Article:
Decided to take a walk before I got my boots, and was really lucky that I spotted colugoes again! And not one, but two! Or rather, four, to be precise!
I saw this Malayan Colugo (Cynocephalus variegatus) just before I turned into South View
It was only when I walked one round and went back to the same spot about an hour later, that the little one decided to take a peep out! So we have a Mama Colugo and her baby here!
Not sure if she noticed me or was it due to the hot sun shining on it, it decided to move to the shaded side of the tree trunk after a while.
Here's a shot of it from a different angle.
After I had taken enough shots, I decided to go to the visitor information centre to see if I can find any more colugos.
Indeed, there was one on the Belinjau (Gnetum gnemon) tree right in front of the visitor centre!
And she has a baby too! So cute!
It sure was my lucky day! And I eventually bought a pair of good hiking boots at a really reasonable price too! :P
Posted by Ron Yeo at 10:17 PM
Tuesday, October 20, 2009
Not me, but LK.
Here's Mr Synanceia horrida, which was half buried in mud when LK stepped onto it, and landed her in hospital just a few hours ago. According to the doctor, her condition was alright, though the pain was still unbearable. Accordingly to what I have read, the pain can be so bad that it felt as if your leg got chopped off. Hope she will recover and get discharged soon.
The stonefish appeared to have suffered a rather bad injury too, with part of its skin being torn off. Hopefully it will recover from this ordeal as well.
Exploring our shores has its dangers, and even the experienced ones are not spared sometimes. So if you are new to intertidal explorations, please follow a guided walk organised by the various nature groups. At least the dangers are minimised. We are not kidding when we ask you to follow our trail, so that if (touch wood) anything goes wrong, the leading guide would get it first.
Posted by Ron Yeo at 11:50 PM
Monday, October 19, 2009
We were back at Semakau for a guided walk, and once again, I was the coordinator and hunter seeker. Assisting me with hunting-seeking were Meiyi and Kim.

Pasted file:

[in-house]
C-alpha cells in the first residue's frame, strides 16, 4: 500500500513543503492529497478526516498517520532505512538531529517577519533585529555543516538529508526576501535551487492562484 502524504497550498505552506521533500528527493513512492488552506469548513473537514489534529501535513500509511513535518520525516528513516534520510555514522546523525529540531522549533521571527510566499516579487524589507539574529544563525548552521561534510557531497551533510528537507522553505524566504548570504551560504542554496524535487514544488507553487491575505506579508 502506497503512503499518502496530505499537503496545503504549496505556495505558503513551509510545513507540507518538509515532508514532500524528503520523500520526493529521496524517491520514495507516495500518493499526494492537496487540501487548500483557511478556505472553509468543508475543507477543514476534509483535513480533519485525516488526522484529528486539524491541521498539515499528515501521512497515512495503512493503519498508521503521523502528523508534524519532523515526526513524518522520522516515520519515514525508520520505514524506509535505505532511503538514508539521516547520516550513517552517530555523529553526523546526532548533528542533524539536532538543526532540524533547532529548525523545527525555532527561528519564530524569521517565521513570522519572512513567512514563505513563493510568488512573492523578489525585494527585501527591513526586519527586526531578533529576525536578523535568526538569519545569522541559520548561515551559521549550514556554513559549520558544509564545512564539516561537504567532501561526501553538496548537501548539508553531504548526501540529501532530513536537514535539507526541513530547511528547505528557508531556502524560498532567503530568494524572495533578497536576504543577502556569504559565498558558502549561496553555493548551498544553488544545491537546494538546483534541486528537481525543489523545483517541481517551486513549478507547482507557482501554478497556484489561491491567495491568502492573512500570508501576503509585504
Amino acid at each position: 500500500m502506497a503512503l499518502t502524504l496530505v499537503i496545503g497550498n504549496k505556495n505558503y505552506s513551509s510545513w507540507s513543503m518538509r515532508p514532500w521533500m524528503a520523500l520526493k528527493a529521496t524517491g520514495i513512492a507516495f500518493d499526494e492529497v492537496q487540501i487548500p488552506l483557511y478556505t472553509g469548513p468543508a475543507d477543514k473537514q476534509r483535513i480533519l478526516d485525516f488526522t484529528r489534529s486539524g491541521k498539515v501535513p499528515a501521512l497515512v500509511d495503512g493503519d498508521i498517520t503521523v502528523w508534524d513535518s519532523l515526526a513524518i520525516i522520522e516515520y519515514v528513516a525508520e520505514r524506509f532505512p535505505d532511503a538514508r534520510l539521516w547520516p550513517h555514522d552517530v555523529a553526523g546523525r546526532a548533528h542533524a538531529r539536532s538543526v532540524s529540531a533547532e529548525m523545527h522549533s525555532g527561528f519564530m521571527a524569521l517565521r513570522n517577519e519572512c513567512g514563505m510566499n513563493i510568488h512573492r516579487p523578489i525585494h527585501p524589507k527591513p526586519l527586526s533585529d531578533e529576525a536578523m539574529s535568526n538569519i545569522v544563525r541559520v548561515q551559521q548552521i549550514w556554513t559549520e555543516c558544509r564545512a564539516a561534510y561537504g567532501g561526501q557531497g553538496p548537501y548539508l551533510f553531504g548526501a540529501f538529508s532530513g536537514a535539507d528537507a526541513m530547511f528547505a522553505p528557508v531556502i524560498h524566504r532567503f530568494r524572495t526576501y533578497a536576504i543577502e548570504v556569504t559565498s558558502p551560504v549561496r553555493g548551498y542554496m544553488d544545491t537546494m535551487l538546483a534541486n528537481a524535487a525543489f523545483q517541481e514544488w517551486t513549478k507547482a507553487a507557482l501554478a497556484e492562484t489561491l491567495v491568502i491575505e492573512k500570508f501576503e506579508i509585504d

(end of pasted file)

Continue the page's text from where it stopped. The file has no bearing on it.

The tide was still quite high when we reached the reached the shore area. Thus, we decided to explore the high shore while waiting for the tide to go down. There were several Bakau trees (Rhizophora stylosa) in the area. These trees have prop roots spreading over a wide area that help them balance on the unstable mud.
There were many Red Berry Snails (Sphaerassiminea miniata) under the Bakau trees. I always find them to look really cute with their little eyes.
Meiyi found an Olive Whelk (Nassarius olivaceus). Like most other whelks, this fellow is a scavenger, and uses its long proboscis to "sniff" out dead animals.
And finally, I managed to get a shot of a Blue-striped Hermit Crab (Clibanarius longitarsus) in its natural environment on Semakau! Somehow the ones at Semakau are so shy, and even though I can usually find a few of them on most trips, I never had the time to wait for them to emerge and take some proper photos.
Soon, the tide was low enough for us to get near the seagrass meadow. The first animal I found was this Dragonfish Sea Cucumber (Stichopus horrens). This sea cucumber is sometimes collected to make Air Gamat, a tonic made from the body fluid of sea cucumbers.
Not sure if it's my imagination, but the population of the Sand-sifting Sea Star (Archaster typicus) appeared to be growing exponentially. They were spreading over a really wide area these days.
At the coral rubble area, I found a Hammer Oyster (Family Malleidae). This clam has its hinge at the top of the "T".
Also at the coral rubble area was this juvenile Cushion Star (Culcita novaeguineae). Interestingly, I found it around the same spot that I found it last month!